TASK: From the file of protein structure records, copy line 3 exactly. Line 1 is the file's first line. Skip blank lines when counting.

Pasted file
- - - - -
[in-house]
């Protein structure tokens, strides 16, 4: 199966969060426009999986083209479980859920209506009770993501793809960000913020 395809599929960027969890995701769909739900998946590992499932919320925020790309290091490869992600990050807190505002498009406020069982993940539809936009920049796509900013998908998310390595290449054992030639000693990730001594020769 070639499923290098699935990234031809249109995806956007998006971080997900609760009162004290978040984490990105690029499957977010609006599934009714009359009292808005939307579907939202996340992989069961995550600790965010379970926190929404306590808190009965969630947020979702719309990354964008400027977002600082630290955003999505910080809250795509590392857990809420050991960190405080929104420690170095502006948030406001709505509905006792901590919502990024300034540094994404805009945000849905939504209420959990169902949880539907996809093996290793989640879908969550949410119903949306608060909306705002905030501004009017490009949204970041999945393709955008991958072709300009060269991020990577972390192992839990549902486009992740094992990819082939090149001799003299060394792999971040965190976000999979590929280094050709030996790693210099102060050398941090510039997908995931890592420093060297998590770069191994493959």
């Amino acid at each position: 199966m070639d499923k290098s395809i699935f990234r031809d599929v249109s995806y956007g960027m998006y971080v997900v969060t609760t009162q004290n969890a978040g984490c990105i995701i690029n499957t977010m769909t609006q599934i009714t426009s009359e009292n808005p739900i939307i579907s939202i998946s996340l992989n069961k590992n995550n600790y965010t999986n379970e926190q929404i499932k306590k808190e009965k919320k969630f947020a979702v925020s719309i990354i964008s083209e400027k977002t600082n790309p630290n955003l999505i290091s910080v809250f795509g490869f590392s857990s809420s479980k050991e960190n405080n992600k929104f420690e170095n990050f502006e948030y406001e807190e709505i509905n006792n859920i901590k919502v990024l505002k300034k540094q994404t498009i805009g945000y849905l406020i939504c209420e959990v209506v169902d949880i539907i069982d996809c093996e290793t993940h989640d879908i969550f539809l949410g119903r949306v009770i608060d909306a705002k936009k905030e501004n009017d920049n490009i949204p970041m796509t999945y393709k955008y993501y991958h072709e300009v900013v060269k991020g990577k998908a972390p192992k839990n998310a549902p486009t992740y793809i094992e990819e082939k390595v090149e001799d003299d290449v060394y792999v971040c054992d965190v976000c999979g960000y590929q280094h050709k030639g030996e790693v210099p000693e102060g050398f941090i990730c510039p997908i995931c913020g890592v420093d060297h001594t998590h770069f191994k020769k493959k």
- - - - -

């Amino acid at each position: 199966m070639d499923k290098s395809i699935f990234r031809d599929v249109s995806y956007g960027m998006y971080v997900v969060t609760t009162q004290n969890a978040g984490c990105i995701i690029n499957t977010m769909t609006q599934i009714t426009s009359e009292n808005p739900i939307i579907s939202i998946s996340l992989n069961k590992n995550n600790y965010t999986n379970e926190q929404i499932k306590k808190e009965k919320k969630f947020a979702v925020s719309i990354i964008s083209e400027k977002t600082n790309p630290n955003l999505i290091s910080v809250f795509g490869f590392s857990s809420s479980k050991e960190n405080n992600k929104f420690e170095n990050f502006e948030y406001e807190e709505i509905n006792n859920i901590k919502v990024l505002k300034k540094q994404t498009i805009g945000y849905l406020i939504c209420e959990v209506v169902d949880i539907i069982d996809c093996e290793t993940h989640d879908i969550f539809l949410g119903r949306v009770i608060d909306a705002k936009k905030e501004n009017d920049n490009i949204p970041m796509t999945y393709k955008y993501y991958h072709e300009v900013v060269k991020g990577k998908a972390p192992k839990n998310a549902p486009t992740y793809i094992e990819e082939k390595v090149e001799d003299d290449v060394y792999v971040c054992d965190v976000c999979g960000y590929q280094h050709k030639g030996e790693v210099p000693e102060g050398f941090i990730c510039p997908i995931c913020g890592v420093d060297h001594t998590h770069f191994k020769k493959k």